Yeah, no shit.
By Alice Lipowicz
Sep 15, 2011
About 18 percent of the skilled foreign workers allowed employment in the United States under H-1B visa programs may have committed fraud or abused the program, according to a new report from the Social Security Administration’s Office of Inspector General.
Congress created the H-1B program in 1990 to allow highly skilled foreign workers to work within the U.S. for several years, primarily in high-tech fields. While U.S. tech companies say the foreign workers are critical to remaining competitive, American workers contend that the influx of additional workers undercuts their wages.
The H-1B program, which is run by the Homeland Security Department, allows work for tens of thousands of visa holders per year. The SSA provides Social Security numbers to the workers to be reported as wages in approved workplaces.
However, many H-1B workers did not fulfill those conditions. The SSA IG found that 18 percent of the H-1B workers who were assigned Social Security numbers for work in 2007 did not fulfill the assigned purpose, according to the report released Sept. 7. The review said that finding applied to 7,131 H-1B recipients of a total of 38.546 H-1B recipients evaluated.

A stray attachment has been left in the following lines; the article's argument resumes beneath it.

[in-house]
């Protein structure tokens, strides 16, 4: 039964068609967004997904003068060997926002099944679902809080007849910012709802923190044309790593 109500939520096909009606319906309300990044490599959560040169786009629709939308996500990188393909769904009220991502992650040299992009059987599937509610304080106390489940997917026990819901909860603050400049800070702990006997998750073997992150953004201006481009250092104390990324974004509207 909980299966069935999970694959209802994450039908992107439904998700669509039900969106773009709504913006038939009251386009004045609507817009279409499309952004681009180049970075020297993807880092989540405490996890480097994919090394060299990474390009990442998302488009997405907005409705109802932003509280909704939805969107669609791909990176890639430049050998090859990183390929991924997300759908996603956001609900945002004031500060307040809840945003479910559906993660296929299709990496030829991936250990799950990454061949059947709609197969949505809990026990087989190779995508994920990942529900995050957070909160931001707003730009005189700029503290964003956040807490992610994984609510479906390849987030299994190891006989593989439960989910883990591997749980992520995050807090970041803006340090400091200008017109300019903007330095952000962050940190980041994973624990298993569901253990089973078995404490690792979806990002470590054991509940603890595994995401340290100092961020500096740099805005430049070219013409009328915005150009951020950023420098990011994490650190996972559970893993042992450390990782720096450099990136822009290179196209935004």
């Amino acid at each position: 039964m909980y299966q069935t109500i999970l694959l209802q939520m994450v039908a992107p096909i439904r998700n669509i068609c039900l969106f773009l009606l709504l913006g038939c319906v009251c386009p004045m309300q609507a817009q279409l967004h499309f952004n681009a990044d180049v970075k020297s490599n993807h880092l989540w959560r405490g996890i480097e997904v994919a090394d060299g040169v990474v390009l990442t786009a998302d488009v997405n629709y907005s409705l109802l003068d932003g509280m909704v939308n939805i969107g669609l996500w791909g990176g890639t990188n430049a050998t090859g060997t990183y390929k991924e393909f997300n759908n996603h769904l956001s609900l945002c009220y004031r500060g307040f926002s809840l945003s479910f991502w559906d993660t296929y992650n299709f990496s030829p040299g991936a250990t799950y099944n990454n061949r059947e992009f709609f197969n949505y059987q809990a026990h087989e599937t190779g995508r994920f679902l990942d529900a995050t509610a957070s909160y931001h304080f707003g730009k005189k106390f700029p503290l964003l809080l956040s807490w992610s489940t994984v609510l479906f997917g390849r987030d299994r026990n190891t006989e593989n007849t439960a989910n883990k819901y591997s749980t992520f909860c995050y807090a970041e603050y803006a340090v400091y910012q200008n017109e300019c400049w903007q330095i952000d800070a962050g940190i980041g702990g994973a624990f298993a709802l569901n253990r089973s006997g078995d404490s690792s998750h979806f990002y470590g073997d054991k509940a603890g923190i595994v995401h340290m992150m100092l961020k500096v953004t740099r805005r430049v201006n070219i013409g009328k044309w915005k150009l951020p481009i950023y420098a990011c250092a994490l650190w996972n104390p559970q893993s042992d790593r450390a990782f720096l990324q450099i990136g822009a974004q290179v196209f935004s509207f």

Of the total cases reviewed, 11 percent worked for an employer other than the one approved by DHS, while 7 percent posted no wages during the two-year period studied, the report states.
For the 18 percent of the H-1B visa recipients who did not follow the rules, the report said it resulted in unauthorized use of the H-1B visa program.
“Unauthorized work by H-1B workers weakens SSN integrity and may require that the agency pay future benefits to individuals who misuse an SSN to work in the United States. In addition, H-1B workers who do not work for their approved employers could pose a risk to homeland security because they may obtain employment in sensitive areas,” the report states.
Applying the percentages to the entire H-1B visa holder cohort, the report concludes that thousands of H-1B visa holders may be engaging in unauthorized work each year.
“While we recognize SSA is not responsible for immigration enforcement, unauthorized work by non-immigrants impacts the agency by weakening SSN integrity,” Patrick O’Carroll Jr., SSA inspector general, wrote in the report. “We recognize there is no easy way to fix this problem. However, we believe SSA has an opportunity to help address unauthorized work by non-immigrants.”
O’Carroll recommended that the SSA work with DHS to offer to establish a data match agreement to better identify the H-1B visa holders who do use their Social Security numbers for purposes other than approved work.
SSA managers agreed with the recommendations.